Wear of the full-dress uniform was discontinued as the US entered WWI in 1917, and was not reauthorized (as an optional uniform) until 1929.  It was worn again from 1929 to 1936, when the high-collar, double-breasted full dress coat and the high-collar undress sack coat was discontinued. At that time, the dress & full-dress uniforms were slight variations on the roll-collar, single-breasted coat very similar to what is still worn today by Army officers.

 

The reason that this officer never upgraded his full-dress coat is that a company-grade officer (2LT, 1LT, CPT) wore two rows of 7 buttons each. A field-grade officer (MAJ, LTC, COL) wore two rows of 9 buttons each.


During WWI, Wyche was promoted to major and lieutenant colonel in the 60th Field Artillery Regiment (e.g., he switched branches from Infantry to Field Artillery). By the time the full-dress coat was reauthorized in 1929, Wyche would have needed an entirely different coat (different numbers of buttons / button holes and different colors on the collar and stripe around the cuff). Instead of a single band of gold lace around the cuff, officers wore two thin bands of gold lace on either side of a band of silk in the color of their branch (e.g., scarlet for Field Artillery).  As a LTC, Wyche would also have worn four trefoils of thin gold lace above the band around the cuff, with crossed cannons pinned / sewn on between the top of the band of cuff lace and the bottom of the trefoils.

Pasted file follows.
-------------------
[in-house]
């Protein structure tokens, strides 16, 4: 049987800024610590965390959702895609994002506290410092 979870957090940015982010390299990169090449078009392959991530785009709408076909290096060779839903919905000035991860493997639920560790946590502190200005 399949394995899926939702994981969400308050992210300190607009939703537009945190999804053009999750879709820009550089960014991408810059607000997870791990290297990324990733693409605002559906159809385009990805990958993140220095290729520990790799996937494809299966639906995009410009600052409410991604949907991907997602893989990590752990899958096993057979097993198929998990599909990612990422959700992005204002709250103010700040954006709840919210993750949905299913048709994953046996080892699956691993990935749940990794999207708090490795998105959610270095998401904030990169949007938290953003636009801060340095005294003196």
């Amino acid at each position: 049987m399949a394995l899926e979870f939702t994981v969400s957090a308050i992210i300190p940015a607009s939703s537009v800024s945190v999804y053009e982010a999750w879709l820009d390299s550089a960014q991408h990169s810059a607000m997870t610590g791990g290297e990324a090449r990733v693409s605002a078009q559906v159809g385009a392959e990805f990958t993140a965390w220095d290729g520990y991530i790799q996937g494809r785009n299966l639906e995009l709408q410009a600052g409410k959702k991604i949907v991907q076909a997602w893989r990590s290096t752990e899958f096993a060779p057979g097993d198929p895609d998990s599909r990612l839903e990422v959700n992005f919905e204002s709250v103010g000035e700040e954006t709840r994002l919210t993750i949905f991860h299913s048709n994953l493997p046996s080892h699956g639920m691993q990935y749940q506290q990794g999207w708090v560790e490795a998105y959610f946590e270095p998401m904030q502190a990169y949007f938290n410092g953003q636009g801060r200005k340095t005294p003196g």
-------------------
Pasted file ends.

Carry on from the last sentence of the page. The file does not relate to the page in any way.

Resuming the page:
WRT the trousers, those date from well after WWII, when the Army switched from branch color stripes to gold stripes for all officers (below the grade of general officer).  It is odd to see them here, because Wyche had retired as a major general by the time the gold stripes on sky blue trousers were authorized in 1956.  General officers, in any event, would have worn dark blue-black trousers with two narrow gold stripes on the outside seams. Only company- and field-grade officers would have worn the 1 1/2" wide gold lace stripe on their trousers.  Is there a name on the label in the trousers, like there is on the label for the jacket?

 

The trousers that he would have worn in 1911-1917 would have been sky blue with white stripes (1 1/2" wide) on the outside seams.  The only insignia of rank on a 2LT's uniform would be the single band of gold lace around the cuff.

 

USMA cadets were (and continue to be) commissioned while wearing their cadet gray uniforms. They then switch to wearing the appropriate Army uniform after having been commissioned.